MIT Technology Review thinks so
“It will no longer be just a research tool; reading all of your DNA (rather than looking at just certain genes) will soon be cheap enough to be used regularly for pinpointing medical problems and identifying treatments. This will be an enormous business, and one company dominates it: Illumina. The San Diego–based company sells everything from sequencing machines that identify each nucleotide in DNA to software and services that analyze the data. In the coming age of genomic medicine, Illumina is poised to be what Intel was to the PC era—the dominant supplier of the fundamental technology.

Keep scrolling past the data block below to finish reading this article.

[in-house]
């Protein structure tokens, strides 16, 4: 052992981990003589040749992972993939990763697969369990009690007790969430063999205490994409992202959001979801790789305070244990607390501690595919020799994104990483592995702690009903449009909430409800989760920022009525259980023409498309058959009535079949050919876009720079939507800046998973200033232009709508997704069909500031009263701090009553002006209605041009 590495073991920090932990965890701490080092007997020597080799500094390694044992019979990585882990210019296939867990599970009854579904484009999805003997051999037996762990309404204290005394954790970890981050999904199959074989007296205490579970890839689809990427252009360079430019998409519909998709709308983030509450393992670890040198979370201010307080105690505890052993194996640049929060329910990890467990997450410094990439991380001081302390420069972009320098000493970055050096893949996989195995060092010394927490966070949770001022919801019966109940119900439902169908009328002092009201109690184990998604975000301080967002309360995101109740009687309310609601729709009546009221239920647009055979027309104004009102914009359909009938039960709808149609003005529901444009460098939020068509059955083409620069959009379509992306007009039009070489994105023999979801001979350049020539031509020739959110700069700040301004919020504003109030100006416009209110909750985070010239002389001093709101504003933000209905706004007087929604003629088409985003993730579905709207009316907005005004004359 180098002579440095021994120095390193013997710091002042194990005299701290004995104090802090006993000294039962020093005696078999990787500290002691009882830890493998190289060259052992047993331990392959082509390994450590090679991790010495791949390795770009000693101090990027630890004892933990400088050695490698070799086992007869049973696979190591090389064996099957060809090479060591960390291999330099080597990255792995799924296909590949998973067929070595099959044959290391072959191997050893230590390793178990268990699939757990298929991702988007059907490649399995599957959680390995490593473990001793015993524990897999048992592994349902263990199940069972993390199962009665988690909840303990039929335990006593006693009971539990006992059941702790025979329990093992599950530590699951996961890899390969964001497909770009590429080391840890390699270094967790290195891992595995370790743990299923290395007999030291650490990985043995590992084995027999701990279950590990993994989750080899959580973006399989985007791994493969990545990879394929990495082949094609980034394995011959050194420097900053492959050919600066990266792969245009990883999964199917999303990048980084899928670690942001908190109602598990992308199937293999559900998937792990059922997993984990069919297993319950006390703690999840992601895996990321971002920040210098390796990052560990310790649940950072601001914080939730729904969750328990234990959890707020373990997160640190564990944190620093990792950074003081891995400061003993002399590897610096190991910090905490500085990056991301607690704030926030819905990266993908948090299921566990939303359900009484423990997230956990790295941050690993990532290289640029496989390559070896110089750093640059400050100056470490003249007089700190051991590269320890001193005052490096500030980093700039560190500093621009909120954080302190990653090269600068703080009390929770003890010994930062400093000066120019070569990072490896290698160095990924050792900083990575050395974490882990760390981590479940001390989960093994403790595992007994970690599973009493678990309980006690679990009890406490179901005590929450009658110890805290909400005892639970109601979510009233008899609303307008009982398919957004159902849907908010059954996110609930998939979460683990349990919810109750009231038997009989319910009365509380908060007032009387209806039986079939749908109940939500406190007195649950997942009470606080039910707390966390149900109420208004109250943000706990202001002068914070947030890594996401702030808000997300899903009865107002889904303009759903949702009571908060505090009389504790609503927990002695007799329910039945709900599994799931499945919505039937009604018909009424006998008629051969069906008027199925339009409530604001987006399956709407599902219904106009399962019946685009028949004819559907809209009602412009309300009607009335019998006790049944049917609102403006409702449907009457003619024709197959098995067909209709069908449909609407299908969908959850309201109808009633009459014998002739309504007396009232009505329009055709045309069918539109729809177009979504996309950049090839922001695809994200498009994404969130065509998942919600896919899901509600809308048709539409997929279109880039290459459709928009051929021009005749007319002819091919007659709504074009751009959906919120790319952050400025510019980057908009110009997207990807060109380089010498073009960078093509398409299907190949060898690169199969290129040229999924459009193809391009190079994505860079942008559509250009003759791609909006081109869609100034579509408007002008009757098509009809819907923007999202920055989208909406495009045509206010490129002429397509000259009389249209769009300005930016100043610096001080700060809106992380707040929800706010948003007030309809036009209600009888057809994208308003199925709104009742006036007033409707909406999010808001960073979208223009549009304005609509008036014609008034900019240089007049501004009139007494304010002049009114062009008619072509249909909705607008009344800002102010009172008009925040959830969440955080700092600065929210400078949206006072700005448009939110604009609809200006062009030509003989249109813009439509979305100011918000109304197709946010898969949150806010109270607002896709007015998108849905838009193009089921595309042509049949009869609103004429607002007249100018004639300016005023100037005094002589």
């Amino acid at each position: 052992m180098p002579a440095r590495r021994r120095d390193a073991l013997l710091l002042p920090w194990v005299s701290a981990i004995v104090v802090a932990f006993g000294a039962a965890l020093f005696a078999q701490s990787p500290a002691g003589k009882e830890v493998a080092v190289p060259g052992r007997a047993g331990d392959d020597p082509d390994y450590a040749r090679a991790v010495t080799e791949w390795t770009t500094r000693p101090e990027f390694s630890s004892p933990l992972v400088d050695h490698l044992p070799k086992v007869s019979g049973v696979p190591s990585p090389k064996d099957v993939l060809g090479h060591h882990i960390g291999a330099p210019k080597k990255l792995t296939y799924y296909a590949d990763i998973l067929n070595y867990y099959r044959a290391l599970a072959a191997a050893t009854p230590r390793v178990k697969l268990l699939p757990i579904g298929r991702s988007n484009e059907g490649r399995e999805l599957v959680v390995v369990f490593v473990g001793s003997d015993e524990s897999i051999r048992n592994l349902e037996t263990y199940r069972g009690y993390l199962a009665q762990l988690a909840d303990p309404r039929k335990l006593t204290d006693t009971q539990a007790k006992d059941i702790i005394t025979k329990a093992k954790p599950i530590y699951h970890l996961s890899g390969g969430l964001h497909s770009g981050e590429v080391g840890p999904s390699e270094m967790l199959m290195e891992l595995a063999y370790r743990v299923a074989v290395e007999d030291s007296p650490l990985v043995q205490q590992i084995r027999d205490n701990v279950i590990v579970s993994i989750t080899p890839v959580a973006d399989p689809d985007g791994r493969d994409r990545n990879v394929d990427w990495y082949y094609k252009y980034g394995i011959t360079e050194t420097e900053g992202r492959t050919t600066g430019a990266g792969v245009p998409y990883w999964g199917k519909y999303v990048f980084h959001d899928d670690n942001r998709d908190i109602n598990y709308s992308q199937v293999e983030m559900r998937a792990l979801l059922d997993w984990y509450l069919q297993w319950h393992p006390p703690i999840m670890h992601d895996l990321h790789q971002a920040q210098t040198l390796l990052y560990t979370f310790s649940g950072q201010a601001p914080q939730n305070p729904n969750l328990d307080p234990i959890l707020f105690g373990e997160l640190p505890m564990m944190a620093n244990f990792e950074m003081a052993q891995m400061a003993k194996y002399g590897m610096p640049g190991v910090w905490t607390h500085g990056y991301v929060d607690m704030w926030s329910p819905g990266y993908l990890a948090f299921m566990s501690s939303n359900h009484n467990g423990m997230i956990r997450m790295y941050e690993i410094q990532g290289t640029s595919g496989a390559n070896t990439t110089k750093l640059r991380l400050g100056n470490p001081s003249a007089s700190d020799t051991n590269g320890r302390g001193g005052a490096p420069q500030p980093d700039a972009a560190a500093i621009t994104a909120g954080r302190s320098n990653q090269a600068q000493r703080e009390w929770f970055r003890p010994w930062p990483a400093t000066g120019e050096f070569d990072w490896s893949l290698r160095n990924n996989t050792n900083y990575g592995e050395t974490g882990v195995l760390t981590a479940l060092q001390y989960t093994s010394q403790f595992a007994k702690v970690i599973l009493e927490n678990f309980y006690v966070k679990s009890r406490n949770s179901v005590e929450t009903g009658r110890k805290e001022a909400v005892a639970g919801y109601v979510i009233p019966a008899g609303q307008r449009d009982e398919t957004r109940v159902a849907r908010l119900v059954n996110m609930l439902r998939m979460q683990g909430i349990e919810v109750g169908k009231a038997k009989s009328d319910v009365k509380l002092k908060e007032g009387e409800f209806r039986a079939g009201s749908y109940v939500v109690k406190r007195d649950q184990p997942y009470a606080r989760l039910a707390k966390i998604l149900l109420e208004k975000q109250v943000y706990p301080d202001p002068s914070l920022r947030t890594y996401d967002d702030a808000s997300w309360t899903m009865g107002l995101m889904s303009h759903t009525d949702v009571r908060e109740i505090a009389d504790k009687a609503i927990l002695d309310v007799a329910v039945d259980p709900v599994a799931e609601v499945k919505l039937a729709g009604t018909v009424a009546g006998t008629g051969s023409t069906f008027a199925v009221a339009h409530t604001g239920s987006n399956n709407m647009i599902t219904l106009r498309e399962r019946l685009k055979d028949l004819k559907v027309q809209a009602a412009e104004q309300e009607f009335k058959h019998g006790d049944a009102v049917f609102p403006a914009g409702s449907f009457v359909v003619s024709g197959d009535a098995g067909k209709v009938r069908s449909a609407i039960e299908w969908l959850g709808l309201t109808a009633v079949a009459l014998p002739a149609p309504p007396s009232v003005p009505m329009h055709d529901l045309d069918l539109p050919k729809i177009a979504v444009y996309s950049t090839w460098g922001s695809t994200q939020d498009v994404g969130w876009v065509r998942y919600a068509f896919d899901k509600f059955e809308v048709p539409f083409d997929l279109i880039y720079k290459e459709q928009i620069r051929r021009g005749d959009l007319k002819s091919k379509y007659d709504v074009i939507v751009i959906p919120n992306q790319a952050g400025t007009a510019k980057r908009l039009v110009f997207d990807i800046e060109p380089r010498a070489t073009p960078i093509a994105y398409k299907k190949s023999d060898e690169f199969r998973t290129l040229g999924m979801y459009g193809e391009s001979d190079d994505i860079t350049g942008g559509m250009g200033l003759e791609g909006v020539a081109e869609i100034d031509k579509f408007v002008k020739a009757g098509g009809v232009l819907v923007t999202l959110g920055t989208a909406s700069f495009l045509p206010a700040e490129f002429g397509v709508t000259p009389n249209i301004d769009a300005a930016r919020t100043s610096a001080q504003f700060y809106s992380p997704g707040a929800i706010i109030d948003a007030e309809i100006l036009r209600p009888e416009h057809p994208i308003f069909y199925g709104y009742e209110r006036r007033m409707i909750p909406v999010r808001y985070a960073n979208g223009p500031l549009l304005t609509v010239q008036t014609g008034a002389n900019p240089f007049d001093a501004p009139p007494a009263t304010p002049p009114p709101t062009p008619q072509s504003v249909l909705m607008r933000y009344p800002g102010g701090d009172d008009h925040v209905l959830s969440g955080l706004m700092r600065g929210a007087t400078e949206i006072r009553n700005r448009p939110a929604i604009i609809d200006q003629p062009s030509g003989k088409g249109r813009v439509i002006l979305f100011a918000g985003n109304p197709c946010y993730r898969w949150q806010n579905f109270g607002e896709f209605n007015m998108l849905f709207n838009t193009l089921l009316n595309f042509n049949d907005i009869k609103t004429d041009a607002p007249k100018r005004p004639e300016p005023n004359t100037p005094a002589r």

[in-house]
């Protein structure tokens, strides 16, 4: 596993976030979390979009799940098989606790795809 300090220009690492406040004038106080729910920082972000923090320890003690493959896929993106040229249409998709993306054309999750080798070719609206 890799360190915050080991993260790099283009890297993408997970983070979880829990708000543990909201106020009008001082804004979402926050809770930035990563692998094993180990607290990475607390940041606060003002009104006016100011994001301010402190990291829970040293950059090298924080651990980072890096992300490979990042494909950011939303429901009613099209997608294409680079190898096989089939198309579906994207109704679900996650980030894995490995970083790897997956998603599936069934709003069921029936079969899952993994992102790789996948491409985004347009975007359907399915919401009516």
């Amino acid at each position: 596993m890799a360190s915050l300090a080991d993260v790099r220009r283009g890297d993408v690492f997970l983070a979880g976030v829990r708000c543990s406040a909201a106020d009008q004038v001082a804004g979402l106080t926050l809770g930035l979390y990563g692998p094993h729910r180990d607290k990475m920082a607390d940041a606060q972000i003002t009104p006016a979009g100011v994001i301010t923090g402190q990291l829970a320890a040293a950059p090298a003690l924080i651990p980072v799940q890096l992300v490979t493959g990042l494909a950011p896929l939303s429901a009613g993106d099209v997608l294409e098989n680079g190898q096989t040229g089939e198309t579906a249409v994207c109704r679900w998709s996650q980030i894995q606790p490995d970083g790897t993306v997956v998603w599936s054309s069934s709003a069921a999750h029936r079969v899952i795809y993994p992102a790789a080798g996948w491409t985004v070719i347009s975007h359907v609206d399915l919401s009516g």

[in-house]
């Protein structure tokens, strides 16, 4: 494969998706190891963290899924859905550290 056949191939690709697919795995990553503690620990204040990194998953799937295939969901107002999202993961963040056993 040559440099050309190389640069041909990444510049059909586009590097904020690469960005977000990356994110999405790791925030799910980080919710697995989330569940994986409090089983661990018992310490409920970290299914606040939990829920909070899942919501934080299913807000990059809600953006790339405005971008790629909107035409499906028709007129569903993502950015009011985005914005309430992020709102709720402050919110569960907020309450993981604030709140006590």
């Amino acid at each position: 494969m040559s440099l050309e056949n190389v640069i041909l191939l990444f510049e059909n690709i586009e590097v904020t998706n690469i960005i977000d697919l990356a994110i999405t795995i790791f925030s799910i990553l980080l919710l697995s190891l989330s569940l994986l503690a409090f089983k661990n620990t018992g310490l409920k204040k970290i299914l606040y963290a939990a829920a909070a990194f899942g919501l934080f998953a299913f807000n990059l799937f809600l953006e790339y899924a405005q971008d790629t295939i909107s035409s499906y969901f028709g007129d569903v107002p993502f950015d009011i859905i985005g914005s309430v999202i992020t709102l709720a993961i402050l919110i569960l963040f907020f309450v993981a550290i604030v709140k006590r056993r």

Illumina already held 70 percent of the market for genome-sequencing machines when it made a landmark announcement in January: using 10 of its latest machines in parallel makes it feasible to read a person’s genome for $1,000, long considered a crucial threshold for moving sequencing into clinical applications. Medical research stands to benefit as well. More researchers will have the ability to do large-scale studies that could lead to more precise understanding of diseases and help usher in truly personalized medicine.